- Solar developers have focused on the southern San Joaquin Valley for the same reason as farmers: flat expanses of land and an abundance of sunshine.
There's a land rush of sorts going on across the nation's most productive farming region, but these buyers don't want to grow crops. They want to plant solar farms.
Developers are flocking to flat farmland near power transmission lines, but agriculture interests, environmental groups and even the state are concerned that there is no official accounting of how much of the region's farmland is being taken out of production.
Planning department records in four of the valley's biggest farming counties show about 100 solar generation plants already proposed on roughly 40,000 acres, or about the equivalent of 470 Disneyland theme parks.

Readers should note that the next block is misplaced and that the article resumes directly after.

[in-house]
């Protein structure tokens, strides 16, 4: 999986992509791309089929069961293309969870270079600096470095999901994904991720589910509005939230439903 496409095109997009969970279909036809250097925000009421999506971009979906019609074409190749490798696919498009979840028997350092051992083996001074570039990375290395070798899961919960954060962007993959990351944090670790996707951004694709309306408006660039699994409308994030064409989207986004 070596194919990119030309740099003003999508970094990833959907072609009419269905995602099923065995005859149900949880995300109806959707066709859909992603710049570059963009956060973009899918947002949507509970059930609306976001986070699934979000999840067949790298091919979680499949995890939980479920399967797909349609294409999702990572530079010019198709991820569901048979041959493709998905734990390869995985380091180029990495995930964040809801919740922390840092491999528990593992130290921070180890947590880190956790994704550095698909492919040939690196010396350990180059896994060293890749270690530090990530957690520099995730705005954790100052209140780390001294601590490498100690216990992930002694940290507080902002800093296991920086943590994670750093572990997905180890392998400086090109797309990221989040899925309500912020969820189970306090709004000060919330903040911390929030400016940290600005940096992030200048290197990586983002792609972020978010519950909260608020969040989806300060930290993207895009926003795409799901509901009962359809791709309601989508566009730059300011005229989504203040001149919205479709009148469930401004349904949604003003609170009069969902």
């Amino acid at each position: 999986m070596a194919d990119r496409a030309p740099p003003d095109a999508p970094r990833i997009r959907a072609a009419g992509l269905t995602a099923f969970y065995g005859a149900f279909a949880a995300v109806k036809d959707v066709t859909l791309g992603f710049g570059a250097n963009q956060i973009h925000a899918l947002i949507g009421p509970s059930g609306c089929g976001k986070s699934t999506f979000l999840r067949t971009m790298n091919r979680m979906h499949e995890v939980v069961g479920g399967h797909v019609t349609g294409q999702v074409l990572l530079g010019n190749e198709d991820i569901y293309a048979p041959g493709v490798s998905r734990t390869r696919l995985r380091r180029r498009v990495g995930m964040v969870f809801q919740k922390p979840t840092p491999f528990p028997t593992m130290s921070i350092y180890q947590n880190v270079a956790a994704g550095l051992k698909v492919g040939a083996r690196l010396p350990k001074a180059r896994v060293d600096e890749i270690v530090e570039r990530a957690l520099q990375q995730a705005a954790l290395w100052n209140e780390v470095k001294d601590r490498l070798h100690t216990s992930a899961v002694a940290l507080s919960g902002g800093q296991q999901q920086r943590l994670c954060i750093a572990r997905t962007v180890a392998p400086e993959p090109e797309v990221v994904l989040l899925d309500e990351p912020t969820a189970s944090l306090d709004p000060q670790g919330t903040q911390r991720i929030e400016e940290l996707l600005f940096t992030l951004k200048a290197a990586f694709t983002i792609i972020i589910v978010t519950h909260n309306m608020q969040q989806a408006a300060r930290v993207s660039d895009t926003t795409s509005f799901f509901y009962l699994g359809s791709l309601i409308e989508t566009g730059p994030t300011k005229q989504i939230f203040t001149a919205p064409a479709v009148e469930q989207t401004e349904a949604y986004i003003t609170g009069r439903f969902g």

Solar developers have focused on the southern San Joaquin Valley recently for the same reason as farmers: flat expanses of land and an abundance of sunshine. Land that has been tilled typically has fewer problems with endangered species than such places as the Mojave Desert, where an endangered tortoise slowed solar development on federal land.
For more, see: California's rush to go solar threatens farm production